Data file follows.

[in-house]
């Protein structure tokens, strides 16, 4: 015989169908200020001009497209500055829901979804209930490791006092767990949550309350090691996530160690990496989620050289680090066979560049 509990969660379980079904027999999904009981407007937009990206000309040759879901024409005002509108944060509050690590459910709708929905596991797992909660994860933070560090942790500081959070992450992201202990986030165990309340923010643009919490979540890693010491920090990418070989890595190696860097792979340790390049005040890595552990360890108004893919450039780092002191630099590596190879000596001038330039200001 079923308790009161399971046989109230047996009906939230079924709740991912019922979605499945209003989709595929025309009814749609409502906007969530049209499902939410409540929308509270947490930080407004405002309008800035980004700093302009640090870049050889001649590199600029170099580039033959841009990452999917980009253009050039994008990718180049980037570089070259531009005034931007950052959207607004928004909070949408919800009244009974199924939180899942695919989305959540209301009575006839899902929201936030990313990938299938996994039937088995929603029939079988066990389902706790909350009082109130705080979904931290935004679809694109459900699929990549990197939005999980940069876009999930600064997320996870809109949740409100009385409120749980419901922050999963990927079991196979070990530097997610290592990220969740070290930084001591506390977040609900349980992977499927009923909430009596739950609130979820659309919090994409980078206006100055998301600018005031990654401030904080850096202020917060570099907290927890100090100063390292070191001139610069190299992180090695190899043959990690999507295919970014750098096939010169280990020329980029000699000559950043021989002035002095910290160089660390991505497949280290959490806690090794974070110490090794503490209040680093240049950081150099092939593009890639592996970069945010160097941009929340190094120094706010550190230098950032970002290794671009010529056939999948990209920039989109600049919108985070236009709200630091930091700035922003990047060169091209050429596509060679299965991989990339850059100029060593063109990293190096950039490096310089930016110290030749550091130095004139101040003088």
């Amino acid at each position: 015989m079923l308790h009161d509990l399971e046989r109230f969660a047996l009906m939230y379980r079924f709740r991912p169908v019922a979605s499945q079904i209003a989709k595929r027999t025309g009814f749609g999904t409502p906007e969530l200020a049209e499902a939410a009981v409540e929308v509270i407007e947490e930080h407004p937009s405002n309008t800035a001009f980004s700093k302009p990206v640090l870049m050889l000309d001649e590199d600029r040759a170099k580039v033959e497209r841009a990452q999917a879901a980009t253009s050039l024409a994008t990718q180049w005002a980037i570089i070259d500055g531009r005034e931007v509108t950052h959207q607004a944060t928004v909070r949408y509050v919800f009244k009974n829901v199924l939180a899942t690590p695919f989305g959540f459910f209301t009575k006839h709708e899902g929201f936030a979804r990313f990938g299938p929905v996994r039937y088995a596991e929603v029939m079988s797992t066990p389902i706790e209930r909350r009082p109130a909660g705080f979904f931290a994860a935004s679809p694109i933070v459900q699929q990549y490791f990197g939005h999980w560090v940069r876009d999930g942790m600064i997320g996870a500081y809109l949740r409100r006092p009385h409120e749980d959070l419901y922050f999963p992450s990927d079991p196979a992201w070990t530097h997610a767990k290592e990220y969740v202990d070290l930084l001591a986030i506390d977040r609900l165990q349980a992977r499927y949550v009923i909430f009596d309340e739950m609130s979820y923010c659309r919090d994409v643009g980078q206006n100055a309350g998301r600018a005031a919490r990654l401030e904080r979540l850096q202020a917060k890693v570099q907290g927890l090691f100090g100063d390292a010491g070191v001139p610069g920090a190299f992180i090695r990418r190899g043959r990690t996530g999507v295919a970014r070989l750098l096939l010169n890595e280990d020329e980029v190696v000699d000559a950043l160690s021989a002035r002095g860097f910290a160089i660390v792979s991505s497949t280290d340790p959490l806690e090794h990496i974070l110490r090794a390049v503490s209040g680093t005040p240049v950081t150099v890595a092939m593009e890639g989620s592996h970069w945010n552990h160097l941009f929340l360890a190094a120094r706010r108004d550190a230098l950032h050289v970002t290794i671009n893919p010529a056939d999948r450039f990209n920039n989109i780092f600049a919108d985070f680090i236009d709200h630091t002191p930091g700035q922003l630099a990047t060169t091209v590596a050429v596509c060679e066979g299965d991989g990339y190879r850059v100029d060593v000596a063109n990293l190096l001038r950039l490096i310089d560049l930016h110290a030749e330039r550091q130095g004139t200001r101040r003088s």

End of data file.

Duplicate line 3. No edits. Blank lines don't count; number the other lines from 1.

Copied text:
């Amino acid at each position: 015989m079923l308790h009161d509990l399971e046989r109230f969660a047996l009906m939230y379980r079924f709740r991912p169908v019922a979605s499945q079904i209003a989709k595929r027999t025309g009814f749609g999904t409502p906007e969530l200020a049209e499902a939410a009981v409540e929308v509270i407007e947490e930080h407004p937009s405002n309008t800035a001009f980004s700093k302009p990206v640090l870049m050889l000309d001649e590199d600029r040759a170099k580039v033959e497209r841009a990452q999917a879901a980009t253009s050039l024409a994008t990718q180049w005002a980037i570089i070259d500055g531009r005034e931007v509108t950052h959207q607004a944060t928004v909070r949408y509050v919800f009244k009974n829901v199924l939180a899942t690590p695919f989305g959540f459910f209301t009575k006839h709708e899902g929201f936030a979804r990313f990938g299938p929905v996994r039937y088995a596991e929603v029939m079988s797992t066990p389902i706790e209930r909350r009082p109130a909660g705080f979904f931290a994860a935004s679809p694109i933070v459900q699929q990549y490791f990197g939005h999980w560090v940069r876009d999930g942790m600064i997320g996870a500081y809109l949740r409100r006092p009385h409120e749980d959070l419901y922050f999963p992450s990927d079991p196979a992201w070990t530097h997610a767990k290592e990220y969740v202990d070290l930084l001591a986030i506390d977040r609900l165990q349980a992977r499927y949550v009923i909430f009596d309340e739950m609130s979820y923010c659309r919090d994409v643009g980078q206006n100055a309350g998301r600018a005031a919490r990654l401030e904080r979540l850096q202020a917060k890693v570099q907290g927890l090691f100090g100063d390292a010491g070191v001139p610069g920090a190299f992180i090695r990418r190899g043959r990690t996530g999507v295919a970014r070989l750098l096939l010169n890595e280990d020329e980029v190696v000699d000559a950043l160690s021989a002035r002095g860097f910290a160089i660390v792979s991505s497949t280290d340790p959490l806690e090794h990496i974070l110490r090794a390049v503490s209040g680093t005040p240049v950081t150099v890595a092939m593009e890639g989620s592996h970069w945010n552990h160097l941009f929340l360890a190094a120094r706010r108004d550190a230098l950032h050289v970002t290794i671009n893919p010529a056939d999948r450039f990209n920039n989109i780092f600049a919108d985070f680090i236009d709200h630091t002191p930091g700035q922003l630099a990047t060169t091209v590596a050429v596509c060679e066979g299965d991989g990339y190879r850059v100029d060593v000596a063109n990293l190096l001038r950039l490096i310089d560049l930016h110290a030749e330039r550091q130095g004139t200001r101040r003088s």